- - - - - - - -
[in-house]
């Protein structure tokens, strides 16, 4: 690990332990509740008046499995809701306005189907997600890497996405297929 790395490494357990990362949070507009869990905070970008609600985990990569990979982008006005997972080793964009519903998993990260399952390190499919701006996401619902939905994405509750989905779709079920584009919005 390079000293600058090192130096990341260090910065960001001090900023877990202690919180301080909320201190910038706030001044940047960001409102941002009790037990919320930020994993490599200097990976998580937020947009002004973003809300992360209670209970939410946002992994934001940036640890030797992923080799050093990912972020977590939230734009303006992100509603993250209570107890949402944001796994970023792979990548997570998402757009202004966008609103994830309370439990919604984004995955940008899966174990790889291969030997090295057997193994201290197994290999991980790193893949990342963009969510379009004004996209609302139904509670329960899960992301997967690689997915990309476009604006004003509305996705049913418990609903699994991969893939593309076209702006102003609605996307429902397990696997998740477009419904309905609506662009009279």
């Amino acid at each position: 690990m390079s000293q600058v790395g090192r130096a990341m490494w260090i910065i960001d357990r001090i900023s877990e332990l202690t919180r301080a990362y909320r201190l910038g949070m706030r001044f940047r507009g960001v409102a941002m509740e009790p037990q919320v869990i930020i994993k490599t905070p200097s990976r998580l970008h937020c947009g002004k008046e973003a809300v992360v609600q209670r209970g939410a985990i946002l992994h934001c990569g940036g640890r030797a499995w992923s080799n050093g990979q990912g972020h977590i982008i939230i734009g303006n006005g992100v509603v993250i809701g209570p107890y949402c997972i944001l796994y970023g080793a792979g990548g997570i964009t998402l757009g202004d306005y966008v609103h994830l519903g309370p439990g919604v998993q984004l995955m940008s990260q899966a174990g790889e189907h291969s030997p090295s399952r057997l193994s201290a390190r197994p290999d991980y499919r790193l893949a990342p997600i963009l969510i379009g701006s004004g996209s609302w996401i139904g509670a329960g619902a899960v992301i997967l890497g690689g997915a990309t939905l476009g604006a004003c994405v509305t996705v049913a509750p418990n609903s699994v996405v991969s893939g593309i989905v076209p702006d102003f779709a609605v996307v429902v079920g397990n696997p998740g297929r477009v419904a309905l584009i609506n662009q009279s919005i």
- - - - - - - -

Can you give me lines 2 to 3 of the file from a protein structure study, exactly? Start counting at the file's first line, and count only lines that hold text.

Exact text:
């Protein structure tokens, strides 16, 4: 690990332990509740008046499995809701306005189907997600890497996405297929 790395490494357990990362949070507009869990905070970008609600985990990569990979982008006005997972080793964009519903998993990260399952390190499919701006996401619902939905994405509750989905779709079920584009919005 390079000293600058090192130096990341260090910065960001001090900023877990202690919180301080909320201190910038706030001044940047960001409102941002009790037990919320930020994993490599200097990976998580937020947009002004973003809300992360209670209970939410946002992994934001940036640890030797992923080799050093990912972020977590939230734009303006992100509603993250209570107890949402944001796994970023792979990548997570998402757009202004966008609103994830309370439990919604984004995955940008899966174990790889291969030997090295057997193994201290197994290999991980790193893949990342963009969510379009004004996209609302139904509670329960899960992301997967690689997915990309476009604006004003509305996705049913418990609903699994991969893939593309076209702006102003609605996307429902397990696997998740477009419904309905609506662009009279």
């Amino acid at each position: 690990m390079s000293q600058v790395g090192r130096a990341m490494w260090i910065i960001d357990r001090i900023s877990e332990l202690t919180r301080a990362y909320r201190l910038g949070m706030r001044f940047r507009g960001v409102a941002m509740e009790p037990q919320v869990i930020i994993k490599t905070p200097s990976r998580l970008h937020c947009g002004k008046e973003a809300v992360v609600q209670r209970g939410a985990i946002l992994h934001c990569g940036g640890r030797a499995w992923s080799n050093g990979q990912g972020h977590i982008i939230i734009g303006n006005g992100v509603v993250i809701g209570p107890y949402c997972i944001l796994y970023g080793a792979g990548g997570i964009t998402l757009g202004d306005y966008v609103h994830l519903g309370p439990g919604v998993q984004l995955m940008s990260q899966a174990g790889e189907h291969s030997p090295s399952r057997l193994s201290a390190r197994p290999d991980y499919r790193l893949a990342p997600i963009l969510i379009g701006s004004g996209s609302w996401i139904g509670a329960g619902a899960v992301i997967l890497g690689g997915a990309t939905l476009g604006a004003c994405v509305t996705v049913a509750p418990n609903s699994v996405v991969s893939g593309i989905v076209p702006d102003f779709a609605v996307v429902v079920g397990n696997p998740g297929r477009v419904a309905l584009i609506n662009q009279s919005i």